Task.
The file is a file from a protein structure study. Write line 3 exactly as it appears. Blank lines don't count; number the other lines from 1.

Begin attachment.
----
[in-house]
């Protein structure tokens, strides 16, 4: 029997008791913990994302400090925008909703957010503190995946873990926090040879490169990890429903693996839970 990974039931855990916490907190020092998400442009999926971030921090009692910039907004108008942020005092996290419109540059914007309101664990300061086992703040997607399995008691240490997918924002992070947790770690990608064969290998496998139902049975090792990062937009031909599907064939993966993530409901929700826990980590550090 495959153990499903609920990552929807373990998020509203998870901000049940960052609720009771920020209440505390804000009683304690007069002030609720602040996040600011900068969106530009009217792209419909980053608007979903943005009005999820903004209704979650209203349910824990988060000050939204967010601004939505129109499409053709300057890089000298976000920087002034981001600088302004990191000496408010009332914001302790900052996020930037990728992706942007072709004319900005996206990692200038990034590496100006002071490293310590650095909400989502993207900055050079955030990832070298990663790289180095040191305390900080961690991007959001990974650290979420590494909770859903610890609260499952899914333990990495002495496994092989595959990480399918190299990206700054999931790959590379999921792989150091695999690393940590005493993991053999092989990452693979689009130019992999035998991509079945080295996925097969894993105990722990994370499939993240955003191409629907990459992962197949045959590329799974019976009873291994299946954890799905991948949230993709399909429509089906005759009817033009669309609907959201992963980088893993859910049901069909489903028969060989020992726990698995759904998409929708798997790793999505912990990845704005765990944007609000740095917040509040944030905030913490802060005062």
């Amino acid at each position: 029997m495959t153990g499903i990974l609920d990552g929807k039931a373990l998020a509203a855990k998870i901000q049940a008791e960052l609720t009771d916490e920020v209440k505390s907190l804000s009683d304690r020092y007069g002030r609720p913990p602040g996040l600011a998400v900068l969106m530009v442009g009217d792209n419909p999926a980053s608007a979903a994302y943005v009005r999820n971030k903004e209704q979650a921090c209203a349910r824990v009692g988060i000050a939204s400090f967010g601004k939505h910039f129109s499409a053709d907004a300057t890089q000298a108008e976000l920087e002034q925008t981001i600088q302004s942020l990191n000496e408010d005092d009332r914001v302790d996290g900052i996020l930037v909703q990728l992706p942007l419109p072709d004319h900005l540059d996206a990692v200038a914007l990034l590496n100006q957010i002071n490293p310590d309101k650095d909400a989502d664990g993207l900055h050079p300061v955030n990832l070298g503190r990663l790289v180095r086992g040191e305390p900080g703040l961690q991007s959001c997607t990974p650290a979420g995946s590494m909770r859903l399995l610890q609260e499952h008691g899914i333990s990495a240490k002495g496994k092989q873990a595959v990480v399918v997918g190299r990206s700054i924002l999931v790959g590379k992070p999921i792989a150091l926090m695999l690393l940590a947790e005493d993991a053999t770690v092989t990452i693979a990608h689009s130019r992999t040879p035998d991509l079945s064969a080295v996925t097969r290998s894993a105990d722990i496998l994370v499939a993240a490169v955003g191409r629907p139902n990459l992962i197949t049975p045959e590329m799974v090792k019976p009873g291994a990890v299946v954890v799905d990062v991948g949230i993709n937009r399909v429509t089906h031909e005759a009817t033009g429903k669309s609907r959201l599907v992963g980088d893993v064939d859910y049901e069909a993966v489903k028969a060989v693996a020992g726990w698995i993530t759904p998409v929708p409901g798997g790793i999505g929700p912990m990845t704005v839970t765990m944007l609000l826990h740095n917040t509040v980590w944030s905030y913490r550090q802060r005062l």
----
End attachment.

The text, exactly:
């Amino acid at each position: 029997m495959t153990g499903i990974l609920d990552g929807k039931a373990l998020a509203a855990k998870i901000q049940a008791e960052l609720t009771d916490e920020v209440k505390s907190l804000s009683d304690r020092y007069g002030r609720p913990p602040g996040l600011a998400v900068l969106m530009v442009g009217d792209n419909p999926a980053s608007a979903a994302y943005v009005r999820n971030k903004e209704q979650a921090c209203a349910r824990v009692g988060i000050a939204s400090f967010g601004k939505h910039f129109s499409a053709d907004a300057t890089q000298a108008e976000l920087e002034q925008t981001i600088q302004s942020l990191n000496e408010d005092d009332r914001v302790d996290g900052i996020l930037v909703q990728l992706p942007l419109p072709d004319h900005l540059d996206a990692v200038a914007l990034l590496n100006q957010i002071n490293p310590d309101k650095d909400a989502d664990g993207l900055h050079p300061v955030n990832l070298g503190r990663l790289v180095r086992g040191e305390p900080g703040l961690q991007s959001c997607t990974p650290a979420g995946s590494m909770r859903l399995l610890q609260e499952h008691g899914i333990s990495a240490k002495g496994k092989q873990a595959v990480v399918v997918g190299r990206s700054i924002l999931v790959g590379k992070p999921i792989a150091l926090m695999l690393l940590a947790e005493d993991a053999t770690v092989t990452i693979a990608h689009s130019r992999t040879p035998d991509l079945s064969a080295v996925t097969r290998s894993a105990d722990i496998l994370v499939a993240a490169v955003g191409r629907p139902n990459l992962i197949t049975p045959e590329m799974v090792k019976p009873g291994a990890v299946v954890v799905d990062v991948g949230i993709n937009r399909v429509t089906h031909e005759a009817t033009g429903k669309s609907r959201l599907v992963g980088d893993v064939d859910y049901e069909a993966v489903k028969a060989v693996a020992g726990w698995i993530t759904p998409v929708p409901g798997g790793i999505g929700p912990m990845t704005v839970t765990m944007l609000l826990h740095n917040t509040v980590w944030s905030y913490r550090q802060r005062l």